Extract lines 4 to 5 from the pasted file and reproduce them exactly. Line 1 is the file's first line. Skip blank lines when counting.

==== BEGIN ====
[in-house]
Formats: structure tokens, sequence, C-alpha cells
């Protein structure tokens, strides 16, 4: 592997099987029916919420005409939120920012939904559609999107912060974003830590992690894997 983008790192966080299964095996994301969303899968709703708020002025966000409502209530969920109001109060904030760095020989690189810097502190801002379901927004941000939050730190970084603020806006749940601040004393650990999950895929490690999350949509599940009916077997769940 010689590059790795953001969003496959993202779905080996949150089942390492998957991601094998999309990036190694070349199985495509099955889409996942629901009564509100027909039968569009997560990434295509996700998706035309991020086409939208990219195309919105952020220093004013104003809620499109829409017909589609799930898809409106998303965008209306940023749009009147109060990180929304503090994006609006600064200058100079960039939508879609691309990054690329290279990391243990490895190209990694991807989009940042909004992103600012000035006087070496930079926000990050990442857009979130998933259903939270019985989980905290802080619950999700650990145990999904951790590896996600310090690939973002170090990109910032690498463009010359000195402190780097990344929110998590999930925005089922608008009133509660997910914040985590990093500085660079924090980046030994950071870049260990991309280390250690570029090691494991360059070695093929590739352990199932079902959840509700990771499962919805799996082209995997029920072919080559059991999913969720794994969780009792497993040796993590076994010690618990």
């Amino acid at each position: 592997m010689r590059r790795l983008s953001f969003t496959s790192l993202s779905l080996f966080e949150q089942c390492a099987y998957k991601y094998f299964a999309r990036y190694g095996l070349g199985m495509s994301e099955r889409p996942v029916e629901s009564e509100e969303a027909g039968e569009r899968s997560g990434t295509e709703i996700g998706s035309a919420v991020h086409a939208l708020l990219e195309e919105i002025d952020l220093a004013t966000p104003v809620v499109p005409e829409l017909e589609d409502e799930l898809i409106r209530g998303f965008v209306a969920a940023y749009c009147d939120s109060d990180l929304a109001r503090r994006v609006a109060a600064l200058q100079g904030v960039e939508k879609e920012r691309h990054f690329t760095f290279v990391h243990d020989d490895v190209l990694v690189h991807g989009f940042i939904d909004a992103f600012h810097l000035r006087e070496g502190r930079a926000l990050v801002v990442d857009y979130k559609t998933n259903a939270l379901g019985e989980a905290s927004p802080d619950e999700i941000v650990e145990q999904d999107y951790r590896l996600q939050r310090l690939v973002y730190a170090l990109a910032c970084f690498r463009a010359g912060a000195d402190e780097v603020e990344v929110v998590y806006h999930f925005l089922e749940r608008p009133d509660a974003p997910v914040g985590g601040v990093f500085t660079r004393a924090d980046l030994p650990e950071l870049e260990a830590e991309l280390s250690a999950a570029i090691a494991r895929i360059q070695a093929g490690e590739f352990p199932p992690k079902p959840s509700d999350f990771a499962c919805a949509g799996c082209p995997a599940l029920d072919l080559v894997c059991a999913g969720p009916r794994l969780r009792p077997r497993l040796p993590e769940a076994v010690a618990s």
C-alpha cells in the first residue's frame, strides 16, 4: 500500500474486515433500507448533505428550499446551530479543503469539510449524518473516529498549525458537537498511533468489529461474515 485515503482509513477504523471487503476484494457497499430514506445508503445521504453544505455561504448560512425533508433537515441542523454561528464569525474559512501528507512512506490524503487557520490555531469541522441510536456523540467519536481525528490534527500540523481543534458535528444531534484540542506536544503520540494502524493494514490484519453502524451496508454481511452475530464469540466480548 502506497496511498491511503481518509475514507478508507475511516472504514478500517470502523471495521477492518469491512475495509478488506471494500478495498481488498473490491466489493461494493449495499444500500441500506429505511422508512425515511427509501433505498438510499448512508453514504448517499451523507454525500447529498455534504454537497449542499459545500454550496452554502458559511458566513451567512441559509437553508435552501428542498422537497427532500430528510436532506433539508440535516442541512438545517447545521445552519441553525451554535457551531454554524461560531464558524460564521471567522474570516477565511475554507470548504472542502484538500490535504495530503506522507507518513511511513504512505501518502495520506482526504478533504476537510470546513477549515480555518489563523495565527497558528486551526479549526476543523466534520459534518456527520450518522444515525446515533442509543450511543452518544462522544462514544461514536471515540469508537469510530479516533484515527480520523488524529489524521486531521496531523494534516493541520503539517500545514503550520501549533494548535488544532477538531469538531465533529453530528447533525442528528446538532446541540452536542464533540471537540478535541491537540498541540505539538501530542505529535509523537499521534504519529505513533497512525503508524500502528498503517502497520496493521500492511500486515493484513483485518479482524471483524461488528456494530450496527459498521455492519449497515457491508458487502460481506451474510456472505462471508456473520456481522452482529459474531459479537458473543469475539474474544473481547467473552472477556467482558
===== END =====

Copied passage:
């Amino acid at each position: 592997m010689r590059r790795l983008s953001f969003t496959s790192l993202s779905l080996f966080e949150q089942c390492a099987y998957k991601y094998f299964a999309r990036y190694g095996l070349g199985m495509s994301e099955r889409p996942v029916e629901s009564e509100e969303a027909g039968e569009r899968s997560g990434t295509e709703i996700g998706s035309a919420v991020h086409a939208l708020l990219e195309e919105i002025d952020l220093a004013t966000p104003v809620v499109p005409e829409l017909e589609d409502e799930l898809i409106r209530g998303f965008v209306a969920a940023y749009c009147d939120s109060d990180l929304a109001r503090r994006v609006a109060a600064l200058q100079g904030v960039e939508k879609e920012r691309h990054f690329t760095f290279v990391h243990d020989d490895v190209l990694v690189h991807g989009f940042i939904d909004a992103f600012h810097l000035r006087e070496g502190r930079a926000l990050v801002v990442d857009y979130k559609t998933n259903a939270l379901g019985e989980a905290s927004p802080d619950e999700i941000v650990e145990q999904d999107y951790r590896l996600q939050r310090l690939v973002y730190a170090l990109a910032c970084f690498r463009a010359g912060a000195d402190e780097v603020e990344v929110v998590y806006h999930f925005l089922e749940r608008p009133d509660a974003p997910v914040g985590g601040v990093f500085t660079r004393a924090d980046l030994p650990e950071l870049e260990a830590e991309l280390s250690a999950a570029i090691a494991r895929i360059q070695a093929g490690e590739f352990p199932p992690k079902p959840s509700d999350f990771a499962c919805a949509g799996c082209p995997a599940l029920d072919l080559v894997c059991a999913g969720p009916r794994l969780r009792p077997r497993l040796p993590e769940a076994v010690a618990s």
C-alpha cells in the first residue's frame, strides 16, 4: 500500500474486515433500507448533505428550499446551530479543503469539510449524518473516529498549525458537537498511533468489529461474515 485515503482509513477504523471487503476484494457497499430514506445508503445521504453544505455561504448560512425533508433537515441542523454561528464569525474559512501528507512512506490524503487557520490555531469541522441510536456523540467519536481525528490534527500540523481543534458535528444531534484540542506536544503520540494502524493494514490484519453502524451496508454481511452475530464469540466480548 502506497496511498491511503481518509475514507478508507475511516472504514478500517470502523471495521477492518469491512475495509478488506471494500478495498481488498473490491466489493461494493449495499444500500441500506429505511422508512425515511427509501433505498438510499448512508453514504448517499451523507454525500447529498455534504454537497449542499459545500454550496452554502458559511458566513451567512441559509437553508435552501428542498422537497427532500430528510436532506433539508440535516442541512438545517447545521445552519441553525451554535457551531454554524461560531464558524460564521471567522474570516477565511475554507470548504472542502484538500490535504495530503506522507507518513511511513504512505501518502495520506482526504478533504476537510470546513477549515480555518489563523495565527497558528486551526479549526476543523466534520459534518456527520450518522444515525446515533442509543450511543452518544462522544462514544461514536471515540469508537469510530479516533484515527480520523488524529489524521486531521496531523494534516493541520503539517500545514503550520501549533494548535488544532477538531469538531465533529453530528447533525442528528446538532446541540452536542464533540471537540478535541491537540498541540505539538501530542505529535509523537499521534504519529505513533497512525503508524500502528498503517502497520496493521500492511500486515493484513483485518479482524471483524461488528456494530450496527459498521455492519449497515457491508458487502460481506451474510456472505462471508456473520456481522452482529459474531459479537458473543469475539474474544473481547467473552472477556467482558